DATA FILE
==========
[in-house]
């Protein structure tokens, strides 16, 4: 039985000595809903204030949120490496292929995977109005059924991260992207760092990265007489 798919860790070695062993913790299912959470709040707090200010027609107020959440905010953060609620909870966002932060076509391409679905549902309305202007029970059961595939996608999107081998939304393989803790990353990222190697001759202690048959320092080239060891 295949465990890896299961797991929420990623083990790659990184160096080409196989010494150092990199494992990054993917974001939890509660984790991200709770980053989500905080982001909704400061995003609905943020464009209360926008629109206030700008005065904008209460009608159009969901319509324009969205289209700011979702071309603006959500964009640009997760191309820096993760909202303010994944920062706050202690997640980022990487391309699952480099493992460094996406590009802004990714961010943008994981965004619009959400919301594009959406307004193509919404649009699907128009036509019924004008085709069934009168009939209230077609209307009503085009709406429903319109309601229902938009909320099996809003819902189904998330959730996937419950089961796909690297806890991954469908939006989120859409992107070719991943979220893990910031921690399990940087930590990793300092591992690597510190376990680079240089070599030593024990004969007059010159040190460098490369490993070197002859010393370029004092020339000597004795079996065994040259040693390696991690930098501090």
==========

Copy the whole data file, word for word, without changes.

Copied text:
[in-house]
């Protein structure tokens, strides 16, 4: 039985000595809903204030949120490496292929995977109005059924991260992207760092990265007489 798919860790070695062993913790299912959470709040707090200010027609107020959440905010953060609620909870966002932060076509391409679905549902309305202007029970059961595939996608999107081998939304393989803790990353990222190697001759202690048959320092080239060891 295949465990890896299961797991929420990623083990790659990184160096080409196989010494150092990199494992990054993917974001939890509660984790991200709770980053989500905080982001909704400061995003609905943020464009209360926008629109206030700008005065904008209460009608159009969901319509324009969205289209700011979702071309603006959500964009640009997760191309820096993760909202303010994944920062706050202690997640980022990487391309699952480099493992460094996406590009802004990714961010943008994981965004619009959400919301594009959406307004193509919404649009699907128009036509019924004008085709069934009168009939209230077609209307009503085009709406429903319109309601229902938009909320099996809003819902189904998330959730996937419950089961796909690297806890991954469908939006989120859409992107070719991943979220893990910031921690399990940087930590990793300092591992690597510190376990680079240089070599030593024990004969007059010159040190460098490369490993070197002859010393370029004092020339000597004795079996065994040259040693390696991690930098501090």